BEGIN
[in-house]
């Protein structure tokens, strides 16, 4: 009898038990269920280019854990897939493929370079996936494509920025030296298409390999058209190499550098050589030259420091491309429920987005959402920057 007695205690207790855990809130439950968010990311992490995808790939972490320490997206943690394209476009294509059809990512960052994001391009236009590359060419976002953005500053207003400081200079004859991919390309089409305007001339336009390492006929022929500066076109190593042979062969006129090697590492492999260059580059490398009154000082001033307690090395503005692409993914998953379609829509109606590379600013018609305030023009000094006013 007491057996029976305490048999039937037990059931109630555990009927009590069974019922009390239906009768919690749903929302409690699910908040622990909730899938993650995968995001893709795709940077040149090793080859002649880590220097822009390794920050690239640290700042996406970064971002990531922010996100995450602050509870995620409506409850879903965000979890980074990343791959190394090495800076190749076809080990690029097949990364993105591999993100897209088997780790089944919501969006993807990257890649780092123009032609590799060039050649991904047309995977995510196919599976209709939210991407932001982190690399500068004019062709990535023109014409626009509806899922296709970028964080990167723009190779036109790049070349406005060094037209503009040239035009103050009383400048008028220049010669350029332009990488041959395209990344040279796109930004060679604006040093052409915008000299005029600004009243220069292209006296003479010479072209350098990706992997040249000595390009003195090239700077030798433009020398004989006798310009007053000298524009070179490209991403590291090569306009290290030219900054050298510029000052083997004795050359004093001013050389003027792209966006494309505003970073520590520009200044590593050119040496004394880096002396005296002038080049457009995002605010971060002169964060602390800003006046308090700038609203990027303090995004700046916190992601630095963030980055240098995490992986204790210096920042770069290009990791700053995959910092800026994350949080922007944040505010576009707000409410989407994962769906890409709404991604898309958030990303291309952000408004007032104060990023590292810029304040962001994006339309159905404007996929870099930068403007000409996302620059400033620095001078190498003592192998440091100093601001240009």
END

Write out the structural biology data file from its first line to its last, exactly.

[in-house]
């Protein structure tokens, strides 16, 4: 009898038990269920280019854990897939493929370079996936494509920025030296298409390999058209190499550098050589030259420091491309429920987005959402920057 007695205690207790855990809130439950968010990311992490995808790939972490320490997206943690394209476009294509059809990512960052994001391009236009590359060419976002953005500053207003400081200079004859991919390309089409305007001339336009390492006929022929500066076109190593042979062969006129090697590492492999260059580059490398009154000082001033307690090395503005692409993914998953379609829509109606590379600013018609305030023009000094006013 007491057996029976305490048999039937037990059931109630555990009927009590069974019922009390239906009768919690749903929302409690699910908040622990909730899938993650995968995001893709795709940077040149090793080859002649880590220097822009390794920050690239640290700042996406970064971002990531922010996100995450602050509870995620409506409850879903965000979890980074990343791959190394090495800076190749076809080990690029097949990364993105591999993100897209088997780790089944919501969006993807990257890649780092123009032609590799060039050649991904047309995977995510196919599976209709939210991407932001982190690399500068004019062709990535023109014409626009509806899922296709970028964080990167723009190779036109790049070349406005060094037209503009040239035009103050009383400048008028220049010669350029332009990488041959395209990344040279796109930004060679604006040093052409915008000299005029600004009243220069292209006296003479010479072209350098990706992997040249000595390009003195090239700077030798433009020398004989006798310009007053000298524009070179490209991403590291090569306009290290030219900054050298510029000052083997004795050359004093001013050389003027792209966006494309505003970073520590520009200044590593050119040496004394880096002396005296002038080049457009995002605010971060002169964060602390800003006046308090700038609203990027303090995004700046916190992601630095963030980055240098995490992986204790210096920042770069290009990791700053995959910092800026994350949080922007944040505010576009707000409410989407994962769906890409709404991604898309958030990303291309952000408004007032104060990023590292810029304040962001994006339309159905404007996929870099930068403007000409996302620059400033620095001078190498003592192998440091100093601001240009």